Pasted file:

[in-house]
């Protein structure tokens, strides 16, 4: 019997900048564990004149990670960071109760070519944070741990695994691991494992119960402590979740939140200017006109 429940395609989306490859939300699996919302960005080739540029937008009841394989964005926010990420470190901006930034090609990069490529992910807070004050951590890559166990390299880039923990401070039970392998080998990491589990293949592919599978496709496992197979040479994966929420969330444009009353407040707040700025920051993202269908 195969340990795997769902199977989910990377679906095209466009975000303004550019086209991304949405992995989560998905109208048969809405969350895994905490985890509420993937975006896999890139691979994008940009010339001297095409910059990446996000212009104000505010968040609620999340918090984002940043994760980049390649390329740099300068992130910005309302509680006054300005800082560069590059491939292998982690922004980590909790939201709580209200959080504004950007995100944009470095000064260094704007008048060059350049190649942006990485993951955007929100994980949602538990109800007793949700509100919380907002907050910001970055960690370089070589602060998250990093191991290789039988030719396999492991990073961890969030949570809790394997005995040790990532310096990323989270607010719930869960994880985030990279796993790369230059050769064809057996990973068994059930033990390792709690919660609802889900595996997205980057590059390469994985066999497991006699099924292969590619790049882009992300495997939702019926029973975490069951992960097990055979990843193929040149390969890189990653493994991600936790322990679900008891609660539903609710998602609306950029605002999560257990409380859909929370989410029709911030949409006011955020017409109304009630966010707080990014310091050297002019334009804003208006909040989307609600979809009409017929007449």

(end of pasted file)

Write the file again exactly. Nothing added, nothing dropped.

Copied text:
[in-house]
């Protein structure tokens, strides 16, 4: 019997900048564990004149990670960071109760070519944070741990695994691991494992119960402590979740939140200017006109 429940395609989306490859939300699996919302960005080739540029937008009841394989964005926010990420470190901006930034090609990069490529992910807070004050951590890559166990390299880039923990401070039970392998080998990491589990293949592919599978496709496992197979040479994966929420969330444009009353407040707040700025920051993202269908 195969340990795997769902199977989910990377679906095209466009975000303004550019086209991304949405992995989560998905109208048969809405969350895994905490985890509420993937975006896999890139691979994008940009010339001297095409910059990446996000212009104000505010968040609620999340918090984002940043994760980049390649390329740099300068992130910005309302509680006054300005800082560069590059491939292998982690922004980590909790939201709580209200959080504004950007995100944009470095000064260094704007008048060059350049190649942006990485993951955007929100994980949602538990109800007793949700509100919380907002907050910001970055960690370089070589602060998250990093191991290789039988030719396999492991990073961890969030949570809790394997005995040790990532310096990323989270607010719930869960994880985030990279796993790369230059050769064809057996990973068994059930033990390792709690919660609802889900595996997205980057590059390469994985066999497991006699099924292969590619790049882009992300495997939702019926029973975490069951992960097990055979990843193929040149390969890189990653493994991600936790322990679900008891609660539903609710998602609306950029605002999560257990409380859909929370989410029709911030949409006011955020017409109304009630966010707080990014310091050297002019334009804003208006909040989307609600979809009409017929007449």